It's impossible to listen Muddy Waters' first recordings without an awareness of everything that came after; and in many ways, it's distortive to try, for it was these sessions that aroused thoughts of professionalism and commercial recording in the young Waters.Nevertheless, it's important to realise that what Alan Lomax heard in 1941-1942 was not yet the embryonic sound of Chicago blues, but rather the latest developments in the guitar blues of Coahoma County, Mississippi. Jake Gittes
This tribute album breaks no new ground but does a superb job of re-creating the Chicago ensemble sound, as well as the songs, of the latter-day Muddy Waters Band. That comes as no surprise, since the core group here literally was Muddy Waters' backup unit from 1974 to 1980: Bob Margolin and Luther "Guitar Jr" Johnson on guitars, Pinetop Perkins on piano, Jerry Portnoy on harp, Calvin Jones on bass, and Willie Smith on drums. Each of these Muddy alumni takes a vocal turn (Margolin takes two). While none of them matches the majesty of Muddy's voice, they certainly have the spirit of the thing down pat. A welcome note of variety is provided by the guest vocalists from the blues and rock world, who also stay very close to the Muddy Waters originals they cover: Greg Allman on "Trouble No More," Buddy Guy on "Clouds in My Heart," Levon Helm on "Going to Main Street," James Cotton (another ex-Muddy bandmate) on "Blow Wind Blow," Koko Taylor on "Mean Mistreater," and Peter Wolf on "Walking Through the Park."
An idiosyncratic, girlish voice, snappy, flawless deliverance, and an irrepressible sense of light-hearted swing made Blossom Dearie one of the most pleasant singers of the vocal era. Her tenderness and glisten ensured that she'd never treat standards as the well-worn songs they often appeared in less competent hands. And though her reputation was made on record with a string of excellent albums for Verve during the '50s, she remained a draw with Manhattan cabaret audiences long into the new millennium.
Bernstein leads the Wiener Philharmoniker and the Royal Concertgebouw Orchestra through Mahler's Symphonies Nos. 8-10 and Das Lied von der Erde . Special highlight: the breathtaking vocals on Symphony of a Thousand !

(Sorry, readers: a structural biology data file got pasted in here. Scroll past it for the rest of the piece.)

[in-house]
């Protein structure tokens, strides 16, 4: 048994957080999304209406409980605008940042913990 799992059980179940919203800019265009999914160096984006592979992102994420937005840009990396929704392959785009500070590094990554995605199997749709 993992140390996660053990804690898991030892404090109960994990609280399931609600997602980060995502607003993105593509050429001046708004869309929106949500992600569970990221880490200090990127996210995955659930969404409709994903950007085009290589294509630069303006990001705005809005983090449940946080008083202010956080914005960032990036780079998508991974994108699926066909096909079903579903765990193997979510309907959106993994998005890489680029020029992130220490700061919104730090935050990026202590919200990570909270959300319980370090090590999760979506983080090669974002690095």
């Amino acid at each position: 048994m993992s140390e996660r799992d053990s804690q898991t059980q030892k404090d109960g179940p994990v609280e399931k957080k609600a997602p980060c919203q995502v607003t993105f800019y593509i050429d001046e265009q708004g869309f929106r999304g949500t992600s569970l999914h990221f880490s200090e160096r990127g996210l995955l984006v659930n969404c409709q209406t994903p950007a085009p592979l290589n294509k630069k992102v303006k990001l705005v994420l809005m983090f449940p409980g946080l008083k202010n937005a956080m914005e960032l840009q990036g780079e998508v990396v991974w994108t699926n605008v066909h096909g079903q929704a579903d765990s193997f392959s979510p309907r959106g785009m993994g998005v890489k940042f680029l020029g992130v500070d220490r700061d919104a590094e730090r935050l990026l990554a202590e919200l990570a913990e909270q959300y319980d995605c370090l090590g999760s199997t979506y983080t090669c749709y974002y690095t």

Bernstein conducts Mahler's Symphonies Nos. 5-7; Ruckert Lieder, and Kindertotenlieder with the New York Philharmonic and the Wiener Philharmoniker. Nobody interprets Mahler like the brilliant Bernstein!
To the outside observer, Looking Glass were one of the luckiest bands to come up during the early '70s – and doubly so, coming out of New Jersey in 1972 with a number one hit, three years before anyone was thinking about Bruce Springsteen & the E Street Band, and getting radio play on the song that has carried over into the oldies and '70s nostalgia boom over the decades since. Ironically, the bandmembers were never entirely happy with either the hit or the nature of the success that it brought them, mostly because it didn't represent what Looking Glass actually sounded like.
These Charly, UK sets are not easy to find. Their sets are generally made with great care and pride. 151 Chess and Sun recordings- it is entitled "Complete" although it does not contain two very non-essential albums from the period (The Super Super Plus Band from 1967 and the 1968 Cadet album aka "Howlin' Wolf Didn't Like This Album"- and with good reason; both are quite disposable and unnecessary), plus a conversation; this is all from Sun and Chess, his very best stuff, the real essential recordings without a bad track in the lot.
The Amadeus were the most successful and highly-regarded Quartet of the 20th century. Benefitting from the jet aeroplane and from the record industry s ability to reach out to world, they dominated chamber music making for nearly 40 years.